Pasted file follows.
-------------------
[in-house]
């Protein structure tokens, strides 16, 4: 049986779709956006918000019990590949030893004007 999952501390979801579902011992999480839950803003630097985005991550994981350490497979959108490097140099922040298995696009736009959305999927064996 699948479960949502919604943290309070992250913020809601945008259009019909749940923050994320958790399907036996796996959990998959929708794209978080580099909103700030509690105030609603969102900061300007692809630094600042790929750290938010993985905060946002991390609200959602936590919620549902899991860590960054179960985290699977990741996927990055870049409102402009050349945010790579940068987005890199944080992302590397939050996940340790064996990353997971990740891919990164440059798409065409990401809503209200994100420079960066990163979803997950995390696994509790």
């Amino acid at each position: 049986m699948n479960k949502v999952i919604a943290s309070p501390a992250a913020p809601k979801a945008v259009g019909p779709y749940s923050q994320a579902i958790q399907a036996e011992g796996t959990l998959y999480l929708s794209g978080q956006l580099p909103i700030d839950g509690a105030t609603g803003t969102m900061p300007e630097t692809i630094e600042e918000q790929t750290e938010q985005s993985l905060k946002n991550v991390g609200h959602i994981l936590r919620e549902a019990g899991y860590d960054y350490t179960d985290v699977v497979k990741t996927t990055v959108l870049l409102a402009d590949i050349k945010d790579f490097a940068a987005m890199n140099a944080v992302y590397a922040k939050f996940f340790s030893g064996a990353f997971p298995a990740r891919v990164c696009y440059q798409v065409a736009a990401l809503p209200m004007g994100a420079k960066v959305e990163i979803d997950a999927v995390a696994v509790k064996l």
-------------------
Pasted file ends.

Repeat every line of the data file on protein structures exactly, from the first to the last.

[in-house]
């Protein structure tokens, strides 16, 4: 049986779709956006918000019990590949030893004007 999952501390979801579902011992999480839950803003630097985005991550994981350490497979959108490097140099922040298995696009736009959305999927064996 699948479960949502919604943290309070992250913020809601945008259009019909749940923050994320958790399907036996796996959990998959929708794209978080580099909103700030509690105030609603969102900061300007692809630094600042790929750290938010993985905060946002991390609200959602936590919620549902899991860590960054179960985290699977990741996927990055870049409102402009050349945010790579940068987005890199944080992302590397939050996940340790064996990353997971990740891919990164440059798409065409990401809503209200994100420079960066990163979803997950995390696994509790």
């Amino acid at each position: 049986m699948n479960k949502v999952i919604a943290s309070p501390a992250a913020p809601k979801a945008v259009g019909p779709y749940s923050q994320a579902i958790q399907a036996e011992g796996t959990l998959y999480l929708s794209g978080q956006l580099p909103i700030d839950g509690a105030t609603g803003t969102m900061p300007e630097t692809i630094e600042e918000q790929t750290e938010q985005s993985l905060k946002n991550v991390g609200h959602i994981l936590r919620e549902a019990g899991y860590d960054y350490t179960d985290v699977v497979k990741t996927t990055v959108l870049l409102a402009d590949i050349k945010d790579f490097a940068a987005m890199n140099a944080v992302y590397a922040k939050f996940f340790s030893g064996a990353f997971p298995a990740r891919v990164c696009y440059q798409v065409a736009a990401l809503p209200m004007g994100a420079k960066v959305e990163i979803d997950a999927v995390a696994v509790k064996l």